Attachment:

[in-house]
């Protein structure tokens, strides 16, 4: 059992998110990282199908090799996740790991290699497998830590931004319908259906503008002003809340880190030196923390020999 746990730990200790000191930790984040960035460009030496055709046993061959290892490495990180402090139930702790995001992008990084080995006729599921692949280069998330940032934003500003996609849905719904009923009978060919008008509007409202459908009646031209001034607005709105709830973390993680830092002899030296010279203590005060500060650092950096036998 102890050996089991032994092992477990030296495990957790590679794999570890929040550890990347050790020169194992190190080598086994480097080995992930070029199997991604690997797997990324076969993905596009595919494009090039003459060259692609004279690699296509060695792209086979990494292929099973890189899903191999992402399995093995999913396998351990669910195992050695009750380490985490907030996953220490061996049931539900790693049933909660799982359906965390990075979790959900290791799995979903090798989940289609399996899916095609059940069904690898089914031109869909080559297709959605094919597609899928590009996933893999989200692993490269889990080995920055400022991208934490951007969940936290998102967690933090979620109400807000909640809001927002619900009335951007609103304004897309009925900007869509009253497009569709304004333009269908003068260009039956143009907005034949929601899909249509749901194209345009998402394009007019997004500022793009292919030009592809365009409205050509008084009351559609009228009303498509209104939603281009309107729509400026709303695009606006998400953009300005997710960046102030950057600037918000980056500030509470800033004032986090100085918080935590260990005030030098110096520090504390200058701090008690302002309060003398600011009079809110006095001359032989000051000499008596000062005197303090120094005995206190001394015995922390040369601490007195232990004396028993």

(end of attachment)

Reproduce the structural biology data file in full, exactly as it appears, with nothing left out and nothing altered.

[in-house]
């Protein structure tokens, strides 16, 4: 059992998110990282199908090799996740790991290699497998830590931004319908259906503008002003809340880190030196923390020999 746990730990200790000191930790984040960035460009030496055709046993061959290892490495990180402090139930702790995001992008990084080995006729599921692949280069998330940032934003500003996609849905719904009923009978060919008008509007409202459908009646031209001034607005709105709830973390993680830092002899030296010279203590005060500060650092950096036998 102890050996089991032994092992477990030296495990957790590679794999570890929040550890990347050790020169194992190190080598086994480097080995992930070029199997991604690997797997990324076969993905596009595919494009090039003459060259692609004279690699296509060695792209086979990494292929099973890189899903191999992402399995093995999913396998351990669910195992050695009750380490985490907030996953220490061996049931539900790693049933909660799982359906965390990075979790959900290791799995979903090798989940289609399996899916095609059940069904690898089914031109869909080559297709959605094919597609899928590009996933893999989200692993490269889990080995920055400022991208934490951007969940936290998102967690933090979620109400807000909640809001927002619900009335951007609103304004897309009925900007869509009253497009569709304004333009269908003068260009039956143009907005034949929601899909249509749901194209345009998402394009007019997004500022793009292919030009592809365009409205050509008084009351559609009228009303498509209104939603281009309107729509400026709303695009606006998400953009300005997710960046102030950057600037918000980056500030509470800033004032986090100085918080935590260990005030030098110096520090504390200058701090008690302002309060003398600011009079809110006095001359032989000051000499008596000062005197303090120094005995206190001394015995922390040369601490007195232990004396028993």